“If you ask other states, they’ll tell you, ‘We don’t tell the little people about our big-business cashalanches,'” he said.
Haslam proposes building giant cash slides to direct money across the state to companies he has targeted. He noted that these slides might overrun existing infrastructure and services.
The governor’s plan prompted the Tennessee Buyway Patrol to issue a statewide cashalanche watch. The TBP said citizens should be alert for waves of bills sweeping past the state’s crumbling infrastructure and underfunded services on their way to the targeted businesses.
…Lt. Gov. Ron Ramsey was not pleased with Haslam’s proposal. He said the FastTrack program should entail “doing for businesses what they don’t care to do themselves.
“By that I mean, when new employers come in, we ought to pick up their dry-cleaning, provide valet service, maybe shine their shoes and bring them breakfast in bed,” he said. “We shouldn’t just throw money at them. That will make them feel cheap.”
Ramsey’s opposition to Haslam’s FastCash proposal may stem from his support of a bill repealing limits on how much of itself politically active cash (PAC) can throw at legislative candidates.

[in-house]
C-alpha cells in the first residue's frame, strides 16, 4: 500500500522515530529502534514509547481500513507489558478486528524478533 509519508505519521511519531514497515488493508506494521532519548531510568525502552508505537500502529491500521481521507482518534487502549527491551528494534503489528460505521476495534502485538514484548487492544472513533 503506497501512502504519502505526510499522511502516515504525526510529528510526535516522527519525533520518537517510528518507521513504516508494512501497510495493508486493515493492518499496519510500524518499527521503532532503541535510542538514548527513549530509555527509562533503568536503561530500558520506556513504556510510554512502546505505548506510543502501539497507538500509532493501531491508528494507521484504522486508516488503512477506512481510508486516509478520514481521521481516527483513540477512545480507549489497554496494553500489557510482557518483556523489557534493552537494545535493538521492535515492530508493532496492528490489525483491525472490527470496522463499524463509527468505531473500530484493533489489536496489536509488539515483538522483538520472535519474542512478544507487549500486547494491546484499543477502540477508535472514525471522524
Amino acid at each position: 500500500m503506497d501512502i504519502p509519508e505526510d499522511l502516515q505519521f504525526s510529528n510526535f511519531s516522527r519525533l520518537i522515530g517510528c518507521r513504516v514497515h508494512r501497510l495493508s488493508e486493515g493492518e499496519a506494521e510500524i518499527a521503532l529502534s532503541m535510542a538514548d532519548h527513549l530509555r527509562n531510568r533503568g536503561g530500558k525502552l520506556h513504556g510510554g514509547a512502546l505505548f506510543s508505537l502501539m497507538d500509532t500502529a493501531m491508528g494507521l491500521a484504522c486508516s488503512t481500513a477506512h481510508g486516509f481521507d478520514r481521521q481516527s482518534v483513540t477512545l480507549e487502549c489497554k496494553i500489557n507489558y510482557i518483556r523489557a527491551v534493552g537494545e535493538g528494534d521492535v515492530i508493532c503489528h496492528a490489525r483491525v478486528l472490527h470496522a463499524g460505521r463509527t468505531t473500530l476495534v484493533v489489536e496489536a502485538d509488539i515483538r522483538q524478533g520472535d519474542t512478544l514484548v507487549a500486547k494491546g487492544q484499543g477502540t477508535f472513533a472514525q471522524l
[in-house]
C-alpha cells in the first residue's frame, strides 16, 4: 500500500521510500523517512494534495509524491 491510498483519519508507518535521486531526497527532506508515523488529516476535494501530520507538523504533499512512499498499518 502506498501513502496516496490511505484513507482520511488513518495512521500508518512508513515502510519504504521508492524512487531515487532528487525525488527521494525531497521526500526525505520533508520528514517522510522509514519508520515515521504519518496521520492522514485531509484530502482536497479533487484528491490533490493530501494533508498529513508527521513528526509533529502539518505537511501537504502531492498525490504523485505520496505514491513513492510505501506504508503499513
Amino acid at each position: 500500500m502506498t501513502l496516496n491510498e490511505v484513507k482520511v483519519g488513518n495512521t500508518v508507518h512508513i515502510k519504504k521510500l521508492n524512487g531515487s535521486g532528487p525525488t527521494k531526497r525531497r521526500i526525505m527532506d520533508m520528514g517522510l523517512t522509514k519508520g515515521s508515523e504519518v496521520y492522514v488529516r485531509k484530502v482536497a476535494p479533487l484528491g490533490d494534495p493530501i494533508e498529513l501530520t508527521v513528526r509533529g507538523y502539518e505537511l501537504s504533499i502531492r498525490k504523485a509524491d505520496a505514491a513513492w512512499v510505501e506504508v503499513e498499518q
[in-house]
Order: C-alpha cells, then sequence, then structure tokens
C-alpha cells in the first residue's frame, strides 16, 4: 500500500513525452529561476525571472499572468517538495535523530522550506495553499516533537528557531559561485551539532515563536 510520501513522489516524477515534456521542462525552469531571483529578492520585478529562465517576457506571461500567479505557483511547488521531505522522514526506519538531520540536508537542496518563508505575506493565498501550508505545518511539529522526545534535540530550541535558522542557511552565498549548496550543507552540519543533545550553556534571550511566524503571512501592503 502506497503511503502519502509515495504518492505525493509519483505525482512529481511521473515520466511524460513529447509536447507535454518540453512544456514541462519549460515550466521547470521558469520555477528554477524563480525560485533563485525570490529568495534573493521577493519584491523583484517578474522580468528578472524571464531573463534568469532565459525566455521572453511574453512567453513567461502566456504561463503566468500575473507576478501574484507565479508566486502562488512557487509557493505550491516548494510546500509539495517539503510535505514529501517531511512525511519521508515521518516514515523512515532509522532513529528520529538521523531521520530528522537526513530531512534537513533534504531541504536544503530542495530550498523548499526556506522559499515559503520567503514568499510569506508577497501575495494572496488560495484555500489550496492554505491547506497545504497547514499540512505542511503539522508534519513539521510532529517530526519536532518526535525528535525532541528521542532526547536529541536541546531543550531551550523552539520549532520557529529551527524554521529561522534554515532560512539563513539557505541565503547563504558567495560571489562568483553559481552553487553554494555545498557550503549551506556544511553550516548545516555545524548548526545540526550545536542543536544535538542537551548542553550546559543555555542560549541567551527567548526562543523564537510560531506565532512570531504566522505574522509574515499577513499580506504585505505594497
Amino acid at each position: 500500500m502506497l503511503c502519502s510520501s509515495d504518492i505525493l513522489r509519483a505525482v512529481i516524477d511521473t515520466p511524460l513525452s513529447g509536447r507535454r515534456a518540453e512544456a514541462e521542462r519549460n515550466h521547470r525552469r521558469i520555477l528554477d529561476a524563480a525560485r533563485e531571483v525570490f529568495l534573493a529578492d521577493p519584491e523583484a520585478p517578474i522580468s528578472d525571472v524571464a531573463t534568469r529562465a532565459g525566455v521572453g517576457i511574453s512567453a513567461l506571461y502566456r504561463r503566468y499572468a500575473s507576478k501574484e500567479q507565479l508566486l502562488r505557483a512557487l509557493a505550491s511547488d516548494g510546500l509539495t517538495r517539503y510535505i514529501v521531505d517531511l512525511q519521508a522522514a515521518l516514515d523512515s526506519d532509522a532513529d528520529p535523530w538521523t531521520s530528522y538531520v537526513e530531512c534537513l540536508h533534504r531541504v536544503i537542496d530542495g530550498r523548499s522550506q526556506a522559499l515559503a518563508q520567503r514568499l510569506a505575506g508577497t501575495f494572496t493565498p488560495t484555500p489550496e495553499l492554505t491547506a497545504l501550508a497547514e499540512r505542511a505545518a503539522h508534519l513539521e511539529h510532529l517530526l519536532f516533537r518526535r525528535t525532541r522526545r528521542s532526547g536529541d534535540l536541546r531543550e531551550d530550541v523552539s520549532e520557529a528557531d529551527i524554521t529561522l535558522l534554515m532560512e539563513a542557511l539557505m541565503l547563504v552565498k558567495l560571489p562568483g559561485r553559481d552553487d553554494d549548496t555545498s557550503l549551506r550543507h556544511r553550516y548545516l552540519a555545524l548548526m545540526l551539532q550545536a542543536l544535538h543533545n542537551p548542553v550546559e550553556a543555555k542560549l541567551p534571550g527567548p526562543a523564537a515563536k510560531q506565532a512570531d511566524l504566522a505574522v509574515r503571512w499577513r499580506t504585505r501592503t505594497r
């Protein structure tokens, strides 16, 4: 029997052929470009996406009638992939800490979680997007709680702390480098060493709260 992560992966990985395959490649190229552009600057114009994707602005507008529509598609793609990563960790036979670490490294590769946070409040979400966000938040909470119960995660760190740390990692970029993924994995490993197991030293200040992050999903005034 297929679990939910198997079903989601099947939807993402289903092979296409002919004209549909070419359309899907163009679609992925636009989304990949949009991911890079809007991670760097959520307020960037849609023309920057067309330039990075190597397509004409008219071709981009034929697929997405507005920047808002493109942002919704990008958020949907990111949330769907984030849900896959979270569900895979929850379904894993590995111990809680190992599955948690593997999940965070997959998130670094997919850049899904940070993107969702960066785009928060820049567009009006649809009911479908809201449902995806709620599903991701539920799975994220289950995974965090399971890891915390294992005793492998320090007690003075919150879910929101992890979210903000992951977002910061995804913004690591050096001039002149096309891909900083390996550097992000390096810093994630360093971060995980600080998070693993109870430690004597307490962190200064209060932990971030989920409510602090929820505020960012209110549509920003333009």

Under current law, PACs can throw no more than $107,200 of themselves per election at a House or Senate candidate — or $214,400 for a primary and general election combined.
Ramsey wants to eliminate all limitations on political contributions and simply require that recipients disclose amounts received by scribbling a note on the refrigerator door.
“Limits are silly because government officials’ appetite for money is limitless,” he said. “Businesses should throw us money, not vice versa. If the governor gives cash to private employers, then we must make them funnel it back to us via PACs. It’s like E=MC2, where matter is neither created nor destroyed; only this formula decrees employers’ cash equals our money. We need an endless money-back feedback loop.”